For Landlords and property investors a Conservative administration will be seen as a positive result. There will be see no realistic talk of rent controls and to my relief no banning of tenant fees, which has increased rents in Scotland, until
Although it now seems as if it was set in stone, just over a week ago who would have guessed the electrion result would be a Conservative majority? Not world famous pollster Nate Silver although Matthew Paris might have. Locally we have Boris Johnson as our MP which will have escaped nobody's attention.
For Landlords and property investors a Conservative administration will be broadly seen as a positive result. There will be see no realistic talk of rent controls and to my relief no banning of tenant fees, which has increased rents in Scotland, until we approach the next election. With Labour hopefully thinking more centre ground and centre left than left wing I hope some of that call will recede.
I have nothing against Labour, but some Labour policies concerned me greatly. This kind of market interference along with changes proposed in the Energy markets and 'Robin Hood' taxes on Banking led me to sign Karen Brady's open letter in favour of the Conservatives. Economic continuity and good leadership are key to the housing market.
Perhaps with more political certainty we will see more movement in the housing market with more property coming onto the market. Current sales levels in Hillingdon are only 60% of what they were on average pre the loss in confidence in 2007. So price rises we see are on low volumes.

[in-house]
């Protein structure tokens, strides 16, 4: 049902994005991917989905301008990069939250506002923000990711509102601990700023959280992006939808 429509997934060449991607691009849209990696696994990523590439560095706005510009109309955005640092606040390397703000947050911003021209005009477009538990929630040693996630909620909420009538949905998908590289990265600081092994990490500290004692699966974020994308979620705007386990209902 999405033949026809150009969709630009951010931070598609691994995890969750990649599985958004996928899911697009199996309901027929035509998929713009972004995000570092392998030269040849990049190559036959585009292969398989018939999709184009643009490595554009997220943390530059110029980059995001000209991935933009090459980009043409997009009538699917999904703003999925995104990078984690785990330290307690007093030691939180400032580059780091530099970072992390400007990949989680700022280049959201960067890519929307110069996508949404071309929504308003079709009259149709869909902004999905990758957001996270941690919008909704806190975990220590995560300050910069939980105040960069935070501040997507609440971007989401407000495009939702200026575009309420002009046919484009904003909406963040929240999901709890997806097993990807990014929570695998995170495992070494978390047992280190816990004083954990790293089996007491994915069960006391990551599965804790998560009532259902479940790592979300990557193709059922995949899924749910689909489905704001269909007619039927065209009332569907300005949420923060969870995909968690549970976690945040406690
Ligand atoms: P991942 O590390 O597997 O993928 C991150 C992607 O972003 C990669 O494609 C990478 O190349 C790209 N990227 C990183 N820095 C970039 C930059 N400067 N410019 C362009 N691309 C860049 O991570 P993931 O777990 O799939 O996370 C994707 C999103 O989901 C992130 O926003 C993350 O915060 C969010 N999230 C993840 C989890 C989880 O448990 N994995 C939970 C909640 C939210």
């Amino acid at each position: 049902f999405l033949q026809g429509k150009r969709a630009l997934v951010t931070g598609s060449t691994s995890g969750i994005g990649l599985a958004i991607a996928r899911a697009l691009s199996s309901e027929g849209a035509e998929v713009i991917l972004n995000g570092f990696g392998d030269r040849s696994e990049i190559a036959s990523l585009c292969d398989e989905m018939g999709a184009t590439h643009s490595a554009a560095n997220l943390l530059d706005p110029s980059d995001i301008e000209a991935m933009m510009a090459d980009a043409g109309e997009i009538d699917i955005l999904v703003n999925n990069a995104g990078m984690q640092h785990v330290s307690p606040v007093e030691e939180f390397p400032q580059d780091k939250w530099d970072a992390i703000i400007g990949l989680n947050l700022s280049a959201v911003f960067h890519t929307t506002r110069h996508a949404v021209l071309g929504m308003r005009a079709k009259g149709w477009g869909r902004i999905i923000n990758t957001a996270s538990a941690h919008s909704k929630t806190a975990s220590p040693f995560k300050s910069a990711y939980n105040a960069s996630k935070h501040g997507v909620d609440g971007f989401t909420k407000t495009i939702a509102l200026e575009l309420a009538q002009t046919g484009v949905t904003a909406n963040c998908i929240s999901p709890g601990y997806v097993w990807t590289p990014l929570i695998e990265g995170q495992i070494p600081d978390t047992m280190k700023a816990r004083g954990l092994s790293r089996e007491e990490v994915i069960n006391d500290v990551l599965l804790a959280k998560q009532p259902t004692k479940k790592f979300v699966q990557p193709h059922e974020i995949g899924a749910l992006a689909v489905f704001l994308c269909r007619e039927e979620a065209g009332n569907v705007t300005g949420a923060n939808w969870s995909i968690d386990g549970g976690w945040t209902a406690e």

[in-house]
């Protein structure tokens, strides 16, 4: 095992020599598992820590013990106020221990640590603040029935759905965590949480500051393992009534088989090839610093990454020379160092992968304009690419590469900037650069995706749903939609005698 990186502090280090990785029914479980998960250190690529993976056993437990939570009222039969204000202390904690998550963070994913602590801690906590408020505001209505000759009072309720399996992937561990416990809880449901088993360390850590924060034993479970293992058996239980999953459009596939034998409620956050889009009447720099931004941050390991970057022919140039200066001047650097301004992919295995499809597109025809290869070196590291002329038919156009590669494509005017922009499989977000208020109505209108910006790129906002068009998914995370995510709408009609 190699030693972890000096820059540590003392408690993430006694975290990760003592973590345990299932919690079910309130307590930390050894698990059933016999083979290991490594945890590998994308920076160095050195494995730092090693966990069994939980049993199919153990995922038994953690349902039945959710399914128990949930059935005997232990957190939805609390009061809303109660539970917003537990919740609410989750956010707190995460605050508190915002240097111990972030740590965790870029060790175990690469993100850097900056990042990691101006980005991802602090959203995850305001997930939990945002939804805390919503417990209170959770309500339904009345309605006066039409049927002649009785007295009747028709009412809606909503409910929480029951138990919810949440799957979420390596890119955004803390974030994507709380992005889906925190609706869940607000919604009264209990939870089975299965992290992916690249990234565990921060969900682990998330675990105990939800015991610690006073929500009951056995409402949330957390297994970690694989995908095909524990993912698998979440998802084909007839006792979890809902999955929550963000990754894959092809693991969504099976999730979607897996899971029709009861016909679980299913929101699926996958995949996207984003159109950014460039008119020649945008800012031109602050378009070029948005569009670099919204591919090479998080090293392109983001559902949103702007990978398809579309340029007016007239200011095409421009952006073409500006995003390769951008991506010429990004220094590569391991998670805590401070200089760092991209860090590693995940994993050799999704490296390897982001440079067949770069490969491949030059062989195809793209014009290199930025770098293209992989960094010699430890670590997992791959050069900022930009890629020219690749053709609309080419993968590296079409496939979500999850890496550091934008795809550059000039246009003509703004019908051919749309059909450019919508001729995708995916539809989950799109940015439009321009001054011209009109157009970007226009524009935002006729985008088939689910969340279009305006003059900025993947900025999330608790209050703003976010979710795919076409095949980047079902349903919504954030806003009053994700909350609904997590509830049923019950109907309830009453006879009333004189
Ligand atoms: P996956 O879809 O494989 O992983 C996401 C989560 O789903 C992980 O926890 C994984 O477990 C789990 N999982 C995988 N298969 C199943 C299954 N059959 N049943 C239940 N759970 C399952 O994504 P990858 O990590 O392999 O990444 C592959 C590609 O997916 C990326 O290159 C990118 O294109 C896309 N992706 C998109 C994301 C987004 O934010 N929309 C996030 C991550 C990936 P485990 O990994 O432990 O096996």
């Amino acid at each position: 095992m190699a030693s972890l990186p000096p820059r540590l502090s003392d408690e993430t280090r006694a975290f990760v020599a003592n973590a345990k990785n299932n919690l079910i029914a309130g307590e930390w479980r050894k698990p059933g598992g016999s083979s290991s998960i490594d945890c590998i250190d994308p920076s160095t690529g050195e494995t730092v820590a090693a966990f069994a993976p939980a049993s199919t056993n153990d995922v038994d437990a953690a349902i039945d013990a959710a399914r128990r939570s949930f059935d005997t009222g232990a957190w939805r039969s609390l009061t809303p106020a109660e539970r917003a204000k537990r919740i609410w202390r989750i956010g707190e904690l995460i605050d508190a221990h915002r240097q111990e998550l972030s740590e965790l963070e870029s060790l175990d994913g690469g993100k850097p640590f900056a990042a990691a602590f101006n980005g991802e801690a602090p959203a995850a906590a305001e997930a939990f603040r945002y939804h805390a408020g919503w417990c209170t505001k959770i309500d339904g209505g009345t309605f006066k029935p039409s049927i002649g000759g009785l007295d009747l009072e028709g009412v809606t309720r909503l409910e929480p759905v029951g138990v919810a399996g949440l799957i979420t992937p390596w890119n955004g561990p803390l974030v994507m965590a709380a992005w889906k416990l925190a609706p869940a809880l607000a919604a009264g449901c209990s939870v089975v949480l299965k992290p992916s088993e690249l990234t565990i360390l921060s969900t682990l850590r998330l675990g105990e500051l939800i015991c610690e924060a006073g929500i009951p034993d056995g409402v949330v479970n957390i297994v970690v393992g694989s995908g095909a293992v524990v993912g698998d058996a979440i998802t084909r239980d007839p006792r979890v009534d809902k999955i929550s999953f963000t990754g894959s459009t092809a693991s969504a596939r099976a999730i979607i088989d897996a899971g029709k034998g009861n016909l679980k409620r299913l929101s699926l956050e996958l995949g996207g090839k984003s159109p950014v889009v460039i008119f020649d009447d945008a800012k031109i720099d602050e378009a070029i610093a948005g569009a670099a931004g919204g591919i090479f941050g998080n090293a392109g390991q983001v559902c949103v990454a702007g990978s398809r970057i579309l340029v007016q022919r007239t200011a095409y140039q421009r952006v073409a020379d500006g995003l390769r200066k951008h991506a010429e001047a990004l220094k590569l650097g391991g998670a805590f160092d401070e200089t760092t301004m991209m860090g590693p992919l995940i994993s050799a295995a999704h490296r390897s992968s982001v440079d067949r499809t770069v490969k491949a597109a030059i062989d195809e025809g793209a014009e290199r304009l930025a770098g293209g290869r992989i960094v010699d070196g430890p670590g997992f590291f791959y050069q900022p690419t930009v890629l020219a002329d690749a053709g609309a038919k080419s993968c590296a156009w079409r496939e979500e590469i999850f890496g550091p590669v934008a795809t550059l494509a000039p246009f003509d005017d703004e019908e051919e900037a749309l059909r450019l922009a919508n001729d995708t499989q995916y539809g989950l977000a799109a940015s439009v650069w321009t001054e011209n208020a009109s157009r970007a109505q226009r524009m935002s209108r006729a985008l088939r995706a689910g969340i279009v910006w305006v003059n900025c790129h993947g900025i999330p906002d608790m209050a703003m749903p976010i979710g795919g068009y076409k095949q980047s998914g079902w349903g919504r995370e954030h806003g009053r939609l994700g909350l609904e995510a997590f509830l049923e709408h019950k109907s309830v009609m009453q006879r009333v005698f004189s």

With a healthy rise in prices in Uxbridge and Hillingdon seen over the last year (16.9%) will we see people moving out to other areas? After the last few year of London rises their purchasing power is much stronger than it was outside London. Growth nationally was 5.6% across England and Wales.
Or will we see more people keeping hold of a fast appreciating asset and looking to let their property and use the healthy rent they would receive in Uxbridge to fund other property for them?
Only time will tell. The answer is likely to be a mixture of the both where people move away from the area.
Will we see lots more house building in Hillingdon and Uxbridge?
Certainly, we will see more housing built and where built it will be of higher density than the semi's of Ruislip but the borough is not a key target of the Mayor's to build new housing in London. We don't have the volume of brownfield sites available. Although as Labour PPC Chris Summers pointed out there are some around.
Hillingdon's appeal lies partly in it's green spaces and the council and Mayor are unlikely to risk changing this. There are lots of green spaces in this borough and we are hard up against the green belt to the West. As much as more house building would benefit me as an agent we are unlikely to see fundamental change here.
So if the jobs market remains secure we are likely to see continued rises in prices locally. Hopefully this will be slow and gradual and controlled but such predictions are really the stuff of fair ground crystal ball readers.
Always happy to talk about the local property market!